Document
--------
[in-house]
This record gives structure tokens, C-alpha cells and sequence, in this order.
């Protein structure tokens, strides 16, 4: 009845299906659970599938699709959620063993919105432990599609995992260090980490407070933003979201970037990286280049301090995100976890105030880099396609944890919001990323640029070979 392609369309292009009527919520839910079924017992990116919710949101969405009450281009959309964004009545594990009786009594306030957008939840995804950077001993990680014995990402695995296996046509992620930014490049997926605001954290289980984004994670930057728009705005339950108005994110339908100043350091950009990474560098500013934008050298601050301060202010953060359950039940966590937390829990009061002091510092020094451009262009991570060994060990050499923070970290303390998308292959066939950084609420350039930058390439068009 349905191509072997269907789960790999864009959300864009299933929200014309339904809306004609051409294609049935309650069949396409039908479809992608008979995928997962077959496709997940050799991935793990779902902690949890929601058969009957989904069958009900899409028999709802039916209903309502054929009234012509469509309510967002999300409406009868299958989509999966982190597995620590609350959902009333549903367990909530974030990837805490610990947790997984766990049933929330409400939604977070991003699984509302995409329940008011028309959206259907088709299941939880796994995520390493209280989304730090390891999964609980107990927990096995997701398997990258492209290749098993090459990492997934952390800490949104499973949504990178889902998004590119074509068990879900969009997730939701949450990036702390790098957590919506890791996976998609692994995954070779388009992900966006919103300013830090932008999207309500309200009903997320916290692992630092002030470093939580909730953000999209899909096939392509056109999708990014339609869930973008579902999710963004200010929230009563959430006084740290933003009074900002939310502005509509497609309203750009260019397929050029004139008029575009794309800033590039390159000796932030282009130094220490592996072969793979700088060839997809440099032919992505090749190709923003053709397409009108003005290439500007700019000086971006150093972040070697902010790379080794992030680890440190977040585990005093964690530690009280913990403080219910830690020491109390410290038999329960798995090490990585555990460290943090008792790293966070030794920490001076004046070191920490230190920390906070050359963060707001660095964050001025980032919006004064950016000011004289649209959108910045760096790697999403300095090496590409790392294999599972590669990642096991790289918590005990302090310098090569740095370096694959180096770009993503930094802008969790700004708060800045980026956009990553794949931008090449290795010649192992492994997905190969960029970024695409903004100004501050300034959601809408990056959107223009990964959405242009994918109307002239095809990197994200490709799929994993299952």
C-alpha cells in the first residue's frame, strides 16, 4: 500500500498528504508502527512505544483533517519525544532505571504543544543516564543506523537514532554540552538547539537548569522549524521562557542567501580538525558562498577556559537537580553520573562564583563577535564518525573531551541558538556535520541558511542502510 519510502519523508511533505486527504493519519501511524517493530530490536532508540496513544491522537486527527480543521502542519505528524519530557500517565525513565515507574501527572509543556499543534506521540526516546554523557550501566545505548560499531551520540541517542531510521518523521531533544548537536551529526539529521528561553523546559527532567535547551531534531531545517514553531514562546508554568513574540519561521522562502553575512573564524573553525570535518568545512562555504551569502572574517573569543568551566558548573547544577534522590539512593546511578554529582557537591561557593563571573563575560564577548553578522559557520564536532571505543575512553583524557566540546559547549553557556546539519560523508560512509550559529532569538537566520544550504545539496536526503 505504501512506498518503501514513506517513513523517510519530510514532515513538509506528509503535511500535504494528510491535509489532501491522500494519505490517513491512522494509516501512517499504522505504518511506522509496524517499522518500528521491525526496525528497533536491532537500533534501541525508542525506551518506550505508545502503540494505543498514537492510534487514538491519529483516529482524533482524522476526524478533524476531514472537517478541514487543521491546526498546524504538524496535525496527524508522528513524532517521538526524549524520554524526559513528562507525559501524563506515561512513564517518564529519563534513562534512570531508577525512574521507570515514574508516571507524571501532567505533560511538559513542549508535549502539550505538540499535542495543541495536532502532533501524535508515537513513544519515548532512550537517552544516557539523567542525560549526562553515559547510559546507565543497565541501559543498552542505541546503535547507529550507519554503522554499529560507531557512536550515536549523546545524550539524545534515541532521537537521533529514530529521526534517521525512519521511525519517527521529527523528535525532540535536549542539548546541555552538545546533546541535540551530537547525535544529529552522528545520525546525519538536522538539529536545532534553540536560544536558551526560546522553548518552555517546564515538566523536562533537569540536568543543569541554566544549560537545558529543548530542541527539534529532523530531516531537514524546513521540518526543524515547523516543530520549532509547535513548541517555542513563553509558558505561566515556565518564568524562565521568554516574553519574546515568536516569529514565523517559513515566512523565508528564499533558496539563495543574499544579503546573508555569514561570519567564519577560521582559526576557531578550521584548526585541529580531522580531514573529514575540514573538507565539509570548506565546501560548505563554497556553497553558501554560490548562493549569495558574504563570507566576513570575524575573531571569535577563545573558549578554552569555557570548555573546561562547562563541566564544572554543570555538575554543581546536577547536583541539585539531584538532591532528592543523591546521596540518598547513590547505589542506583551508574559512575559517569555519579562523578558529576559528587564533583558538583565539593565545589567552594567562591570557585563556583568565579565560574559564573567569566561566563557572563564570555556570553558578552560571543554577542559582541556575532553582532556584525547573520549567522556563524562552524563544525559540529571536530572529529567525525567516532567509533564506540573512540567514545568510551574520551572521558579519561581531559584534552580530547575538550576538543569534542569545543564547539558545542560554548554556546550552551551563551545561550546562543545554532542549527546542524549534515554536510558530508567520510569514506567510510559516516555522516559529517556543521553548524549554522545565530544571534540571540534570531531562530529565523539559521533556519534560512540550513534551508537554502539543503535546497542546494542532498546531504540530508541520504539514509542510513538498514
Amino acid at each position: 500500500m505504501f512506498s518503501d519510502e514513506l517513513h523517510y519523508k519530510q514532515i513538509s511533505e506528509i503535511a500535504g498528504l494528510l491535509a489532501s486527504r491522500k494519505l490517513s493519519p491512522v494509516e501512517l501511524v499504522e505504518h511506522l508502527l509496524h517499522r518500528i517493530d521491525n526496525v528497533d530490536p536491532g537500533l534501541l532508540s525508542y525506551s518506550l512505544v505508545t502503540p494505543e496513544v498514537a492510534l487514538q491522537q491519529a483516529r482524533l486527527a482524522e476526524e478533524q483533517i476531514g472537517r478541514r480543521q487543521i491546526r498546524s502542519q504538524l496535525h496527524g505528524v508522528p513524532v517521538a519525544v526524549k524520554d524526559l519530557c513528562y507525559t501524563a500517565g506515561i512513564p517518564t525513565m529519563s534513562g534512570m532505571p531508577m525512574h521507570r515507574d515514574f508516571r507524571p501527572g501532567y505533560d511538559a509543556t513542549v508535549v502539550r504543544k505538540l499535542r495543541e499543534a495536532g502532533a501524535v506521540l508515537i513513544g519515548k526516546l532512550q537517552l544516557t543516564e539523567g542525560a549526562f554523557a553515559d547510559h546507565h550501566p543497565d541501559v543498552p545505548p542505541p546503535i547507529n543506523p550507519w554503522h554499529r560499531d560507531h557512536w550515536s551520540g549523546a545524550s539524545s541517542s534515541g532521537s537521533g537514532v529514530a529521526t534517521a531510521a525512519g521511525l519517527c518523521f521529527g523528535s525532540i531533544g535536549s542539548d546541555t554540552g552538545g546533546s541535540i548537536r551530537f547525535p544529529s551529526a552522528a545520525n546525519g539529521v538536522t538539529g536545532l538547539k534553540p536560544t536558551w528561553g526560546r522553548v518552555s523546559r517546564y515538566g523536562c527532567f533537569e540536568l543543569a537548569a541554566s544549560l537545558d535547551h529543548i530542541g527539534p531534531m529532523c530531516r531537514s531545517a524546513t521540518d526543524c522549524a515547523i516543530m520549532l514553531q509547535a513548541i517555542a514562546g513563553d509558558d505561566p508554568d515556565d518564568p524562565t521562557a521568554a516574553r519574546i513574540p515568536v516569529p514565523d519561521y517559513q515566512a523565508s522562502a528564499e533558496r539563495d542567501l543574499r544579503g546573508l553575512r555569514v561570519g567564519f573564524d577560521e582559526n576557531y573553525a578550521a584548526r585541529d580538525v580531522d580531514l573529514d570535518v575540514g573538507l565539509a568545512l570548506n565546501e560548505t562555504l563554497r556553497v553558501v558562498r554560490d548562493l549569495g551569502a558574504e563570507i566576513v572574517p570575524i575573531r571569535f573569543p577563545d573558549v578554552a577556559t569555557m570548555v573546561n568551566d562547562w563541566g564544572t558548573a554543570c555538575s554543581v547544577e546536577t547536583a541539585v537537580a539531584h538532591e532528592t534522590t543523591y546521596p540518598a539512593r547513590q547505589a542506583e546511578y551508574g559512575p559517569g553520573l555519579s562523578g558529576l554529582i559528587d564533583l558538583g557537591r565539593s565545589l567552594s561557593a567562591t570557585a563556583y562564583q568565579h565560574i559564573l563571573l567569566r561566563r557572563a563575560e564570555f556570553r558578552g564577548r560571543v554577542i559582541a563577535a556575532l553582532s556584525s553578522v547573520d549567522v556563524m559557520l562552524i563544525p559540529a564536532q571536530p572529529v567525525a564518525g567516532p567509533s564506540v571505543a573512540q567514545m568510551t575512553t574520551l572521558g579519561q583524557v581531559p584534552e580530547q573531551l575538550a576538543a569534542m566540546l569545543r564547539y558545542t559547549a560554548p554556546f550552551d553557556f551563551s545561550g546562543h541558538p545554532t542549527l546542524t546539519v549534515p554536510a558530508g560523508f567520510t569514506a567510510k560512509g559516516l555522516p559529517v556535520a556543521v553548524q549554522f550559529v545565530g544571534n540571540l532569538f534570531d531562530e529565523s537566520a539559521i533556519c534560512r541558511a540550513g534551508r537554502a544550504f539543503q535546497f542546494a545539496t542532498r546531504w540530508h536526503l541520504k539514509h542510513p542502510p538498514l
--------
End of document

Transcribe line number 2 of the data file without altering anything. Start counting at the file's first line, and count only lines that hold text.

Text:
This record gives structure tokens, C-alpha cells and sequence, in this order.